That's concerning.
 

ger12

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That makes no difference to this issue. Its not a criminal trial.
What's that got to do with what you posted?

One of the signatures on the first letter in the OP was a lawyer for McKenna, Coughlan and Crotty. So he has had first hand experience of successful constitutional challenges in fairness.

Legislators make the law in civil law countries. In common law countries Judges not legislators have the final say should legislation be challenged looking to the Constitution.
 

gleeful

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In essence, a Yes vote is a vote for allowing the killing of children up to nine months gestation; a No vote continues to provide legal protection for unborn children in one of the safest countries in the world for mothers and their babies.
Abortion was illegal before the 8th ammendment.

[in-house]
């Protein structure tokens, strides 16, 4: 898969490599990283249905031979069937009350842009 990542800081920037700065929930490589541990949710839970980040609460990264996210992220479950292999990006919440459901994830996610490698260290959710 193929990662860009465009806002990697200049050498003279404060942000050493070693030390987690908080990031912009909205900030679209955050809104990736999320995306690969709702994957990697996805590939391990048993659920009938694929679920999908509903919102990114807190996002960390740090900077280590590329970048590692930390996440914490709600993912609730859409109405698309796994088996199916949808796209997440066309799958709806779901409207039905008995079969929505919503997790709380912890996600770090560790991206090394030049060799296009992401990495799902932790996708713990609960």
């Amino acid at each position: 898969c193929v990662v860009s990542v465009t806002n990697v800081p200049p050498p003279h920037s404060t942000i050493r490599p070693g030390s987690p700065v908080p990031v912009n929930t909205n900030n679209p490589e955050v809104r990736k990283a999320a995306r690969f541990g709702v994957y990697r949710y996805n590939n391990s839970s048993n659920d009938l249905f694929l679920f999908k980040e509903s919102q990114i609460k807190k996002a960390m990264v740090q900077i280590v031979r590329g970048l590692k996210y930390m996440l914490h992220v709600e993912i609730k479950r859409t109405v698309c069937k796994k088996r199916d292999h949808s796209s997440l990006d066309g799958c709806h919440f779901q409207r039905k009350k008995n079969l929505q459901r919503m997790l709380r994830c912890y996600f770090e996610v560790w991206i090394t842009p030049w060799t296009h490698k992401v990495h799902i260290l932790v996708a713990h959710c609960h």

gleeful

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What's that got to do with what you posted?

One of the signatures on the first letter in the OP was a lawyer for McKenna, Coughlan and Crotty. So he has had first hand experience of successful constitutional challenges in fairness.

Legislators make the law in civil law countries. In common law countries Judges not legislators have the final say should legislation be challenged looking to the Constitution.
Are you trying to pretend that there is no constitutional law in France or Germany? Thatll be news to them - you should let them know.
 

ger12

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The legislation is only "proposed". As such it is practically meaningless. There will likely be an election before any legislation is enacted. After the election all bets are off.

All that needs to be borne in mind is that if Repeal succeeds the unborn child will have less rights than a piece of chicken.

Repeal are already pushing for abortion on demand with no restrictions, on the Canadian model.


In essence, a Yes vote is a vote for allowing the killing of children up to nine months gestation; a No vote continues to provide legal protection for unborn children in one of the safest countries in the world for mothers and their babies.
Not quite. What's proposed is Dr Boylan drawing up guidelines to deliver a baby at viability rather than killing the baby. Though guidelines are not legally binding.
 

Half Nelson